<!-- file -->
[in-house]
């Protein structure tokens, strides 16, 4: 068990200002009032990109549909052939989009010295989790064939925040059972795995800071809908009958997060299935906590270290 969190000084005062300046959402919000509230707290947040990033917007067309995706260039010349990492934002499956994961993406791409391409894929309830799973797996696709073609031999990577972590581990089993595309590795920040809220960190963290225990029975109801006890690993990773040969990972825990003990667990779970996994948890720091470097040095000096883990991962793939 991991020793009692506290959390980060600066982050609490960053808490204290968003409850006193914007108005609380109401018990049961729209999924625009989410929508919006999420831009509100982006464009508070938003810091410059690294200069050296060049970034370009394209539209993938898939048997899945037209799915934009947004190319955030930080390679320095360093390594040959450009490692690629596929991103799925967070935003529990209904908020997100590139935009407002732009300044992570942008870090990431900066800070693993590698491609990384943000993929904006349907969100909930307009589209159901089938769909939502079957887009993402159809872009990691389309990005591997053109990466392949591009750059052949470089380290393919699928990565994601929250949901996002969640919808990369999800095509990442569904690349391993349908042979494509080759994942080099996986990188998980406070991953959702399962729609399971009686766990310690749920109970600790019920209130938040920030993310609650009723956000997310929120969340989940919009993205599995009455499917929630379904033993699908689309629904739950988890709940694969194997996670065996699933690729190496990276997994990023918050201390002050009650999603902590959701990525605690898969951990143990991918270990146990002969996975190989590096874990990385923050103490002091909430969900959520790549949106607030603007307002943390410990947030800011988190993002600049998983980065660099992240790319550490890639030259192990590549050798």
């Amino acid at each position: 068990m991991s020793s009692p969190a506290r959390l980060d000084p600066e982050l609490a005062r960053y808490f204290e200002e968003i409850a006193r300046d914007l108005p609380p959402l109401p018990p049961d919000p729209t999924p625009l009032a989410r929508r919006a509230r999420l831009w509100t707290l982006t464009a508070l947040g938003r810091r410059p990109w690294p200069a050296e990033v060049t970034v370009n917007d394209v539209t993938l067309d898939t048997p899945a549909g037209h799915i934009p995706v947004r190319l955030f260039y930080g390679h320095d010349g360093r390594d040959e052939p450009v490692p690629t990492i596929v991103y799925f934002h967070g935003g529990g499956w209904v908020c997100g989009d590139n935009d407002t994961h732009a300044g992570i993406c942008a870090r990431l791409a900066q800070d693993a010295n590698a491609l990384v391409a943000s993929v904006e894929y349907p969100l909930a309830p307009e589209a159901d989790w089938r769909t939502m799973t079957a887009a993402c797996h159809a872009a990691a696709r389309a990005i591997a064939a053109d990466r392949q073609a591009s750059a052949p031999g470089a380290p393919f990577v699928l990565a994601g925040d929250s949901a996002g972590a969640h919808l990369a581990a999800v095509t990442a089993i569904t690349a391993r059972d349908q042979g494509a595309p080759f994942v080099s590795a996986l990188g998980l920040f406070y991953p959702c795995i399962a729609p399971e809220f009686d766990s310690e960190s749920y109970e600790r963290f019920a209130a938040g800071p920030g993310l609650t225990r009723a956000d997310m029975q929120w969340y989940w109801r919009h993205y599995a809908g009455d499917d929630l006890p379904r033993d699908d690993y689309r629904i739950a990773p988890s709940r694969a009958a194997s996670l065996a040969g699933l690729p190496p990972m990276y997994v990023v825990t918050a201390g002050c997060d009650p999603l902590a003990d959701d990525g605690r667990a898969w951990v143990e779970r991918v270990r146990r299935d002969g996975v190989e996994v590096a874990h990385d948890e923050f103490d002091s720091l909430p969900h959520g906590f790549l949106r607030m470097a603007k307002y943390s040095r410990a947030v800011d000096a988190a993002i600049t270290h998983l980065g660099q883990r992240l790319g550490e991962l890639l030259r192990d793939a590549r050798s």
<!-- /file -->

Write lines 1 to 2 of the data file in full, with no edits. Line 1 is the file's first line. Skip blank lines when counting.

[in-house]
């Protein structure tokens, strides 16, 4: 068990200002009032990109549909052939989009010295989790064939925040059972795995800071809908009958997060299935906590270290 969190000084005062300046959402919000509230707290947040990033917007067309995706260039010349990492934002499956994961993406791409391409894929309830799973797996696709073609031999990577972590581990089993595309590795920040809220960190963290225990029975109801006890690993990773040969990972825990003990667990779970996994948890720091470097040095000096883990991962793939 991991020793009692506290959390980060600066982050609490960053808490204290968003409850006193914007108005609380109401018990049961729209999924625009989410929508919006999420831009509100982006464009508070938003810091410059690294200069050296060049970034370009394209539209993938898939048997899945037209799915934009947004190319955030930080390679320095360093390594040959450009490692690629596929991103799925967070935003529990209904908020997100590139935009407002732009300044992570942008870090990431900066800070693993590698491609990384943000993929904006349907969100909930307009589209159901089938769909939502079957887009993402159809872009990691389309990005591997053109990466392949591009750059052949470089380290393919699928990565994601929250949901996002969640919808990369999800095509990442569904690349391993349908042979494509080759994942080099996986990188998980406070991953959702399962729609399971009686766990310690749920109970600790019920209130938040920030993310609650009723956000997310929120969340989940919009993205599995009455499917929630379904033993699908689309629904739950988890709940694969194997996670065996699933690729190496990276997994990023918050201390002050009650999603902590959701990525605690898969951990143990991918270990146990002969996975190989590096874990990385923050103490002091909430969900959520790549949106607030603007307002943390410990947030800011988190993002600049998983980065660099992240790319550490890639030259192990590549050798």